The self-healing functionality of DXP Cloud detects if a service or application has become unresponsive and automatically initiates procedures to recover the unresponsive service. The platform uses probes to monitor the services.

Using and Configuring Probes

DXP Cloud offers two probes used in conjunction to manage applications:

  • Liveness Probe: Indicates whether the service is running.

  • Readiness Probe: Indicates whether the service is ready to receive requests.

Each probe can be configured with the following options:

Property Name



Number of seconds after the container has started before the probe is initiated.


How often (in seconds) to perform the probe. The default is 10; the minimum is 1.


Number of seconds after which the probe times out. The default and minimum is 1.


Minimum consecutive successes for the probe to be considered successful following a failure. The default and minimum is 1. Must be 1 for liveness.


The number of times DXP Cloud repeats a failed probe before giving up. For a liveness probe, giving up means the service will restart. For a readiness probe, giving up means the probe will be marked as Failed. The default is 3; the minimum is 1.

When a probe detects a failure (i.e., it does not return the success message in a status check), the probe automatically takes action to address it (restarting the service or redirecting traffic away from the instance). The probes themselves do not cause outages, but they instead attempt to detect and respond to them automatically.

The liveness and readiness probes are deployed to all services regardless of the environment. Typically, customers do not have to make changes to the probes unless they want to adjust their values based on their needs. For example, a system administrator may increase the initialDelaySeconds value to account for a longer startup process.

To change the default values, modify the lcp.json file. See the Configuration via LCP.json article.

Liveness Probe

The liveness probe uses a URL Request (path/port) to validate that a service is running properly. This probe repeatedly pings a configurable path (for example, /c/portal/layout for the liferay service). Often, the liveness probe is a lightweight HTTP server inside the application.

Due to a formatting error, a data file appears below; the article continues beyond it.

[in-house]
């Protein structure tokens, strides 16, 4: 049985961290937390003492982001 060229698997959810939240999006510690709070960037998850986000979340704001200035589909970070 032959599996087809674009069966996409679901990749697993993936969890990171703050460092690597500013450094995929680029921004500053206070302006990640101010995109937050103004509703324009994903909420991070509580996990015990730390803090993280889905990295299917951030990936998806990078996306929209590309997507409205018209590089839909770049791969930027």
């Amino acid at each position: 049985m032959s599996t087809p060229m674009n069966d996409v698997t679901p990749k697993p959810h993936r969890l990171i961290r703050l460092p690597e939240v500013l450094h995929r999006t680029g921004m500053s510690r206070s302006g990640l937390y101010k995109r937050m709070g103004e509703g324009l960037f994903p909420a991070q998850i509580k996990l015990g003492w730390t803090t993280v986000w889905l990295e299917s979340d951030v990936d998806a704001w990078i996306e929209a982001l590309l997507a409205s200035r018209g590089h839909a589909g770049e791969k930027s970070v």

The liveness probe’s path for the liferay service (/c/portal/layout) uses a redirect to your instance’s home page (by default /web/guest/home). The redirect process adds another request that adds to the response time for your probes. Configure the path to point more directly to a page in your instance to reduce the response time and improve the liveness probe’s effectiveness.

If the probe gets an HTTP response in the 200 or 300 range, it marks the application as healthy. It runs for the whole lifecycle of the service’s container, and it fails if the instance is no longer live (for example, due to a crash).

If the probe pings the path a number of times (configurable via the probe’s failureThreshold field in LCP.json) and cannot get a valid response (a probe failure), the service automatically restarts. When the liveness probe fails, it is a sign that either your service is experiencing a problem during startup, the service has crashed and may not recover, or it responds too slowly for your probe’s configuration and you may need to adjust it.

Each service’s LCP.json file contains the following configuration:

  "livenessProbe": {
    "httpGet": {
      "path": "/status",
      "port": 3000
    "initialDelaySeconds": 40,
    "periodSeconds": 5,
    "successThreshold": 5

Adjusting Liveness Probe Configurations

The best configuration for your liveness probe depends on the customizations you have deployed and the expected startup time of your service. The path value should be set to whatever route best indicates that your service is up and running. For the liferay service, this could be the path to your main Site’s home page (such as /web/guest/home), or it could be a page hidden from your navigation that takes longer to load.

The liferay service’s path typically is the only service that may need adjustment to the path, because of the modules or customizations that may be applied to it. You can create a custom OSGi module or servlet to ping instead, for instance, that verifies that your other custom modules are active before accepting a request to signal that your service is live.